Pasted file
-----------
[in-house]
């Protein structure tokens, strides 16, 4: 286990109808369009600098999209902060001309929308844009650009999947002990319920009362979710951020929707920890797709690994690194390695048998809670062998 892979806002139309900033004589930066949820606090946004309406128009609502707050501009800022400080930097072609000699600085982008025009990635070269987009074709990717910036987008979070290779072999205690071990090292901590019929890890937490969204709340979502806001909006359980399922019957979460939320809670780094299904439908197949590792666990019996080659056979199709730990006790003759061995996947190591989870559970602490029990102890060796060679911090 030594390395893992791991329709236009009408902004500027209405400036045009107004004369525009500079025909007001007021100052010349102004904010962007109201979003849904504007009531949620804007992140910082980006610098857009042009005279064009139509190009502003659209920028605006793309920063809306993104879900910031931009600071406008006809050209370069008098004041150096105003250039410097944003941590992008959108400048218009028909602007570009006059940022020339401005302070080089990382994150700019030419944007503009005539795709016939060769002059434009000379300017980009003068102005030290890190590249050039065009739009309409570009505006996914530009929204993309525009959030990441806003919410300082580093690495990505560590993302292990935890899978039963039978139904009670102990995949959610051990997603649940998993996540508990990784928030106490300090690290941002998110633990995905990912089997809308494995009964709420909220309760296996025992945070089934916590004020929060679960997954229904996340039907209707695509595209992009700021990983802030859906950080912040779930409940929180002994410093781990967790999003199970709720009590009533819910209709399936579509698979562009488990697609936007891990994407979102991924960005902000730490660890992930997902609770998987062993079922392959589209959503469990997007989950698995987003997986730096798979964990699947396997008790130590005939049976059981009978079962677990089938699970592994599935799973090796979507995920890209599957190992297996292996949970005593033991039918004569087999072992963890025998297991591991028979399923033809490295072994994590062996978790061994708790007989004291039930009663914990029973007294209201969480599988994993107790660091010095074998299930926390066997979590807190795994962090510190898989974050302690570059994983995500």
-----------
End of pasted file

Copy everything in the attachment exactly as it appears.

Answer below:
[in-house]
């Protein structure tokens, strides 16, 4: 286990109808369009600098999209902060001309929308844009650009999947002990319920009362979710951020929707920890797709690994690194390695048998809670062998 892979806002139309900033004589930066949820606090946004309406128009609502707050501009800022400080930097072609000699600085982008025009990635070269987009074709990717910036987008979070290779072999205690071990090292901590019929890890937490969204709340979502806001909006359980399922019957979460939320809670780094299904439908197949590792666990019996080659056979199709730990006790003759061995996947190591989870559970602490029990102890060796060679911090 030594390395893992791991329709236009009408902004500027209405400036045009107004004369525009500079025909007001007021100052010349102004904010962007109201979003849904504007009531949620804007992140910082980006610098857009042009005279064009139509190009502003659209920028605006793309920063809306993104879900910031931009600071406008006809050209370069008098004041150096105003250039410097944003941590992008959108400048218009028909602007570009006059940022020339401005302070080089990382994150700019030419944007503009005539795709016939060769002059434009000379300017980009003068102005030290890190590249050039065009739009309409570009505006996914530009929204993309525009959030990441806003919410300082580093690495990505560590993302292990935890899978039963039978139904009670102990995949959610051990997603649940998993996540508990990784928030106490300090690290941002998110633990995905990912089997809308494995009964709420909220309760296996025992945070089934916590004020929060679960997954229904996340039907209707695509595209992009700021990983802030859906950080912040779930409940929180002994410093781990967790999003199970709720009590009533819910209709399936579509698979562009488990697609936007891990994407979102991924960005902000730490660890992930997902609770998987062993079922392959589209959503469990997007989950698995987003997986730096798979964990699947396997008790130590005939049976059981009978079962677990089938699970592994599935799973090796979507995920890209599957190992297996292996949970005593033991039918004569087999072992963890025998297991591991028979399923033809490295072994994590062996978790061994708790007989004291039930009663914990029973007294209201969480599988994993107790660091010095074998299930926390066997979590807190795994962090510190898989974050302690570059994983995500």